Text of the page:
As he lays out in the story, Julian’s first near-death experience came almost immediately after he was born. The muscle at the opening of his stomach was not functioning properly to allow food in, and doctors gave him two months to live. Even after he started taking down food, he had to be fed every hour on the hour for 18 months until he finally began to process it normally.

After living through what he called “a pretty typical middle class American childhood” — although losing a cousin to suicide in 1964 had a profound impact on him — Julian said he had an experience where Jesus told him to read specific Bible verses shortly before he enlisted in the Marine Corps in 1967.

When he signed up, Julian wrote that he was generally unaware of the politics surrounding the Vietnam War and simply signed up because he believed that if America was fighting there, it must have been for a good reason. On Feb. 14, 1968, shortly after the VietCong had launched what is now known as the Tet Offensive, he was hit by enemy fire northwest of Da Nang at around 11 a.m., and there was no helicopter coming until the next morning. The soldiers who found him later that day assumed he was dead, and 29 of the Marines he was with had been killed that day — including 10 of his best friends.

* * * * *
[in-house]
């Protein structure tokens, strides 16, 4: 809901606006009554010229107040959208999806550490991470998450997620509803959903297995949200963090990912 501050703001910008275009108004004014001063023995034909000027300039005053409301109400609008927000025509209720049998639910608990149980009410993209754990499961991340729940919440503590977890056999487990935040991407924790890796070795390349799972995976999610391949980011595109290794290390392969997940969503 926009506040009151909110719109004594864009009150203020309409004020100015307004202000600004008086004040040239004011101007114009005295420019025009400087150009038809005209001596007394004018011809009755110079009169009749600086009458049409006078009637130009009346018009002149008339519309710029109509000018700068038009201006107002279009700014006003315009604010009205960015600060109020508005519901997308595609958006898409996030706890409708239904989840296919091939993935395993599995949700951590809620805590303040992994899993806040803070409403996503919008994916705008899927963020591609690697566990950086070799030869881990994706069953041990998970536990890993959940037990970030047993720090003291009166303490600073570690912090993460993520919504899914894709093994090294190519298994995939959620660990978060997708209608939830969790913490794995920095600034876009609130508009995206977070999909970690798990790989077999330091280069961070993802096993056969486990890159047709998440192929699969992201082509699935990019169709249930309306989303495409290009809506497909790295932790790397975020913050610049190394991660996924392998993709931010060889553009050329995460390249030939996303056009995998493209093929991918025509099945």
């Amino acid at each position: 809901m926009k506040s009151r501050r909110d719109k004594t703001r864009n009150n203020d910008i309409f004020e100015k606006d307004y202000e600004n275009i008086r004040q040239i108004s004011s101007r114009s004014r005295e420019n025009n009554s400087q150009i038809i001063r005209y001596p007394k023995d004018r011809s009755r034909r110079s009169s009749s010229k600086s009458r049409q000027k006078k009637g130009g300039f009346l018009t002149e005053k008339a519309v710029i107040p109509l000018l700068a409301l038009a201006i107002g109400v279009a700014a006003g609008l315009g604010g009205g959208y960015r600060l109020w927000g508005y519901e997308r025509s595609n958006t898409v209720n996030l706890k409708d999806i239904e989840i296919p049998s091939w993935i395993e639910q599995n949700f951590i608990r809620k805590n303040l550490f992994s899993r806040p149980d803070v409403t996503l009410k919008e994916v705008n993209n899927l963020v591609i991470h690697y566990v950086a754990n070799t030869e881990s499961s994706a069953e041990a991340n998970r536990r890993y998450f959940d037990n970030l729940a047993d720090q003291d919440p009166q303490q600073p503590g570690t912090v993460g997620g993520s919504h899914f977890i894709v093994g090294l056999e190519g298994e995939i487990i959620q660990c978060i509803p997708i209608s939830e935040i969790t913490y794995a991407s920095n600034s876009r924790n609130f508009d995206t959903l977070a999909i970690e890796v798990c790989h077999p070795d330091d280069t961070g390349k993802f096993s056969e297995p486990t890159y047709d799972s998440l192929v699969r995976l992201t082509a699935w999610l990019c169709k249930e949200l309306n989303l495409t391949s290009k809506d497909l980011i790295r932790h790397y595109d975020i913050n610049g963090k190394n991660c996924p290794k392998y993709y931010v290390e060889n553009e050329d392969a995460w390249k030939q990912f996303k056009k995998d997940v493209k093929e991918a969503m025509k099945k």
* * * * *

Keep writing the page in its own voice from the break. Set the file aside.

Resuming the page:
Ten more of his friends went to a military hospital and died, but by some strange twist of fate, Julian made it all the way to Japan for surgery and recovery. The Marines had told his mother he was dead, but she refused to believe it. Finally, he called and proved her right.

For the incident, Julian received a Purple Heart, and before long, he was back in Vietnam once again. His third near-death experience occurred on Dec. 10, when his unit came under sniper fire, and he ended up shooting both of them. He counted 147 American soldiers who died in the skirmish, and after he got back to the base, he found two bullet holes in his shirt. Somehow, they had gone out the back of the shirt without piercing his body.

“Can you tell me that was not God? I told the guy that was with me to keep my shirt for me. I wanted to take it home,” he wrote.